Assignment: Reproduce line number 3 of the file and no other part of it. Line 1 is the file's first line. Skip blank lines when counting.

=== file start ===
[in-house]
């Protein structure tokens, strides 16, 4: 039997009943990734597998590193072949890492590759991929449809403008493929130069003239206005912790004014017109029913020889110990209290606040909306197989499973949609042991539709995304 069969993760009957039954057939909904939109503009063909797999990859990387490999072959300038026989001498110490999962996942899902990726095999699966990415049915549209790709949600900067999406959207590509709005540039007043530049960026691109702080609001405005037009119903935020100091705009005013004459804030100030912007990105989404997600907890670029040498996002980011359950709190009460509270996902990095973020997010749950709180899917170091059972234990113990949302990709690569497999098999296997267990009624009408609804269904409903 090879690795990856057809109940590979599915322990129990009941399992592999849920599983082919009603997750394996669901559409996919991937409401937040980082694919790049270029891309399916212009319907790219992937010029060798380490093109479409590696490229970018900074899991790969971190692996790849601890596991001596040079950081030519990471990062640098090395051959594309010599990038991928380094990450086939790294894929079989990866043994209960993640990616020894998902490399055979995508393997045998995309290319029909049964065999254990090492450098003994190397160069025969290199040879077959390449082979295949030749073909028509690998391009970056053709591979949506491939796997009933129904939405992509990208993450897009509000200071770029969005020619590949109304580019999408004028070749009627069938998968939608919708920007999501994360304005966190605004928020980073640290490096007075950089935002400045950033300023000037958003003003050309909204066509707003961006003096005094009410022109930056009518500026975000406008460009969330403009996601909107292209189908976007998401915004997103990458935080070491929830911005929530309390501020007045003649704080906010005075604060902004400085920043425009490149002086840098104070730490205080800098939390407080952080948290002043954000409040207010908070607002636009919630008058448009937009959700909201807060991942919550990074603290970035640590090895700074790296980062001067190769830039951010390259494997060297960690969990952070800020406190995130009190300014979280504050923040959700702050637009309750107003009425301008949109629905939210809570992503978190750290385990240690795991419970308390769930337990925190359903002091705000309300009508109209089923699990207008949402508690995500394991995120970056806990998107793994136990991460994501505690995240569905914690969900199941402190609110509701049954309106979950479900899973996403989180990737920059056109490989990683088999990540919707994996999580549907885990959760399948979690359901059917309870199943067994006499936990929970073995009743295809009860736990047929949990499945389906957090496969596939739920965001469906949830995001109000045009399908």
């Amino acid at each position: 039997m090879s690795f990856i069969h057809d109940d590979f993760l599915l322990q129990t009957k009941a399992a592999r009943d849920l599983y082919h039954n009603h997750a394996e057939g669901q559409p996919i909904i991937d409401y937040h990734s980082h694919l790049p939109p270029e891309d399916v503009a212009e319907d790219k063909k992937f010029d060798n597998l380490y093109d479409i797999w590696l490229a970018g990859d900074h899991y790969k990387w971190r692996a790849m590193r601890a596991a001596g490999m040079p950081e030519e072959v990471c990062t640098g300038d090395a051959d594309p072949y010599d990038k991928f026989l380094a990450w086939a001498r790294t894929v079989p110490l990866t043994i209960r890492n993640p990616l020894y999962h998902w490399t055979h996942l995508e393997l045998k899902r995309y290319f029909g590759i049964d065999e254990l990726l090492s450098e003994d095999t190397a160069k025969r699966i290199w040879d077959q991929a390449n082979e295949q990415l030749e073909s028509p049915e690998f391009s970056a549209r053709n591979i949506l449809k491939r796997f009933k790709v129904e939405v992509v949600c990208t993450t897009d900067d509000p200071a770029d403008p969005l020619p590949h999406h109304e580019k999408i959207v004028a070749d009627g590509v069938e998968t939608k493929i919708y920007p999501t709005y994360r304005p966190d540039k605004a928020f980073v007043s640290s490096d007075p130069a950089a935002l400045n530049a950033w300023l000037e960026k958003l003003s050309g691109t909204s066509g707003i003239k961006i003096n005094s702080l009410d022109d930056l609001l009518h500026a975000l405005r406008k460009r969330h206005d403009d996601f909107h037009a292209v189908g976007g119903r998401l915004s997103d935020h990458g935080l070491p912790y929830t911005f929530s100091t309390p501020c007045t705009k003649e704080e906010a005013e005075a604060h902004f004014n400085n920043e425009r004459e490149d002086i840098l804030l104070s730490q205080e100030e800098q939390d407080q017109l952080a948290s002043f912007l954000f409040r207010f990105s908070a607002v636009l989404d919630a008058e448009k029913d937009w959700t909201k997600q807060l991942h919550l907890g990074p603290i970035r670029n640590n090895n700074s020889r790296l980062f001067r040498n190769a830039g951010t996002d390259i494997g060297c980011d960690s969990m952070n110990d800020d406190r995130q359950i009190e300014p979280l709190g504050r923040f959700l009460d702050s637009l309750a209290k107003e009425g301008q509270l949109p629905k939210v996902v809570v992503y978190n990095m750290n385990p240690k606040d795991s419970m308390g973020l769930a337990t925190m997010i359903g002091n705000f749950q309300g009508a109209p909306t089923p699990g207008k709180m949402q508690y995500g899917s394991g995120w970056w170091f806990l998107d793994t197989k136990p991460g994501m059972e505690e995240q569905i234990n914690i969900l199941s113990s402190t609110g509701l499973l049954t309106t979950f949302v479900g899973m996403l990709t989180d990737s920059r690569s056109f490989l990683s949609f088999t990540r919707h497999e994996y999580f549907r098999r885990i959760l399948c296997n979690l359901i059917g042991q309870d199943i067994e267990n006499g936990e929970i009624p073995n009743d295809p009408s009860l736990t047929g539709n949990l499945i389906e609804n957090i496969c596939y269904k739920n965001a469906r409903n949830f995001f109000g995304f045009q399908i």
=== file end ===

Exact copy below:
């Amino acid at each position: 039997m090879s690795f990856i069969h057809d109940d590979f993760l599915l322990q129990t009957k009941a399992a592999r009943d849920l599983y082919h039954n009603h997750a394996e057939g669901q559409p996919i909904i991937d409401y937040h990734s980082h694919l790049p939109p270029e891309d399916v503009a212009e319907d790219k063909k992937f010029d060798n597998l380490y093109d479409i797999w590696l490229a970018g990859d900074h899991y790969k990387w971190r692996a790849m590193r601890a596991a001596g490999m040079p950081e030519e072959v990471c990062t640098g300038d090395a051959d594309p072949y010599d990038k991928f026989l380094a990450w086939a001498r790294t894929v079989p110490l990866t043994i209960r890492n993640p990616l020894y999962h998902w490399t055979h996942l995508e393997l045998k899902r995309y290319f029909g590759i049964d065999e254990l990726l090492s450098e003994d095999t190397a160069k025969r699966i290199w040879d077959q991929a390449n082979e295949q990415l030749e073909s028509p049915e690998f391009s970056a549209r053709n591979i949506l449809k491939r796997f009933k790709v129904e939405v992509v949600c990208t993450t897009d900067d509000p200071a770029d403008p969005l020619p590949h999406h109304e580019k999408i959207v004028a070749d009627g590509v069938e998968t939608k493929i919708y920007p999501t709005y994360r304005p966190d540039k605004a928020f980073v007043s640290s490096d007075p130069a950089a935002l400045n530049a950033w300023l000037e960026k958003l003003s050309g691109t909204s066509g707003i003239k961006i003096n005094s702080l009410d022109d930056l609001l009518h500026a975000l405005r406008k460009r969330h206005d403009d996601f909107h037009a292209v189908g976007g119903r998401l915004s997103d935020h990458g935080l070491p912790y929830t911005f929530s100091t309390p501020c007045t705009k003649e704080e906010a005013e005075a604060h902004f004014n400085n920043e425009r004459e490149d002086i840098l804030l104070s730490q205080e100030e800098q939390d407080q017109l952080a948290s002043f912007l954000f409040r207010f990105s908070a607002v636009l989404d919630a008058e448009k029913d937009w959700t909201k997600q807060l991942h919550l907890g990074p603290i970035r670029n640590n090895n700074s020889r790296l980062f001067r040498n190769a830039g951010t996002d390259i494997g060297c980011d960690s969990m952070n110990d800020d406190r995130q359950i009190e300014p979280l709190g504050r923040f959700l009460d702050s637009l309750a209290k107003e009425g301008q509270l949109p629905k939210v996902v809570v992503y978190n990095m750290n385990p240690k606040d795991s419970m308390g973020l769930a337990t925190m997010i359903g002091n705000f749950q309300g009508a109209p909306t089923p699990g207008k709180m949402q508690y995500g899917s394991g995120w970056w170091f806990l998107d793994t197989k136990p991460g994501m059972e505690e995240q569905i234990n914690i969900l199941s113990s402190t609110g509701l499973l049954t309106t979950f949302v479900g899973m996403l990709t989180d990737s920059r690569s056109f490989l990683s949609f088999t990540r919707h497999e994996y999580f549907r098999r885990i959760l399948c296997n979690l359901i059917g042991q309870d199943i067994e267990n006499g936990e929970i009624p073995n009743d295809p009408s009860l736990t047929g539709n949990l499945i389906e609804n957090i496969c596939y269904k739920n965001a469906r409903n949830f995001f109000g995304f045009q399908i």